He looked at me and I could see his mind working.  He was trying to politely let me know he had doubts I could do it. He asked if I was getting new gutters. I told him I was. Eventually. He said "doesn't the company you are buying the new gutters from usually take the old ones down?  These are usually really nailed in here well."  I smiled.  He told me I had to call the arrange a reconnect by 3pm or I'd have to last the night without juice. He left me a dubious "good luck."

So, the electric guy left. I hauled my ladder over to the house and reviewed the situation. I started by working the straps that went under the shingles free. That was pretty easy. I then started to use my trusty pry-bar to pull the actual gutter free from the board behind it. So, everything was moving along smoothly until I realized that the entire length of the gutter was one piece. I stood up on that ladder for a long time holding once loose end while I tried to figure out what to do. I started to think the electrical guy was right. There was no way I was going to be able to get this down.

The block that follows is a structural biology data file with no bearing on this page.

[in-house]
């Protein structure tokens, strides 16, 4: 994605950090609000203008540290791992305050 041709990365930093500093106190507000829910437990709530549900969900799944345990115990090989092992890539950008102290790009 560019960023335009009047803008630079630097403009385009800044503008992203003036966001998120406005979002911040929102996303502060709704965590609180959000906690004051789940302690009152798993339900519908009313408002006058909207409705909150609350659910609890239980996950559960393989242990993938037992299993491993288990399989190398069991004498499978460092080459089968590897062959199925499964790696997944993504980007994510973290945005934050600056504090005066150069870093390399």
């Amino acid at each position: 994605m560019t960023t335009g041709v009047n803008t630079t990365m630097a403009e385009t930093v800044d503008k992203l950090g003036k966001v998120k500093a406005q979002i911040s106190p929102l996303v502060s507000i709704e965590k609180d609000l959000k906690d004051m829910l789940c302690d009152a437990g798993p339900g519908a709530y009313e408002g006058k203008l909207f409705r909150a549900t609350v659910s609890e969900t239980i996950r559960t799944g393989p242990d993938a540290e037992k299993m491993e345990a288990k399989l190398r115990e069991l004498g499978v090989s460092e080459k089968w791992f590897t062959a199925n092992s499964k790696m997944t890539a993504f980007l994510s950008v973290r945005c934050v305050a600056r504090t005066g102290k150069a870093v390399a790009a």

The the old house gods gave me an idea. I have a sawzall. I have a sawsall in the basement.  I have a sawzall in the basement with a metal blade. Ha. I hauled out that little used sawzall and cut that gutter into three smaller sections. It came down like a dream.  I then pried the unpainted back board loose from the rafter tails.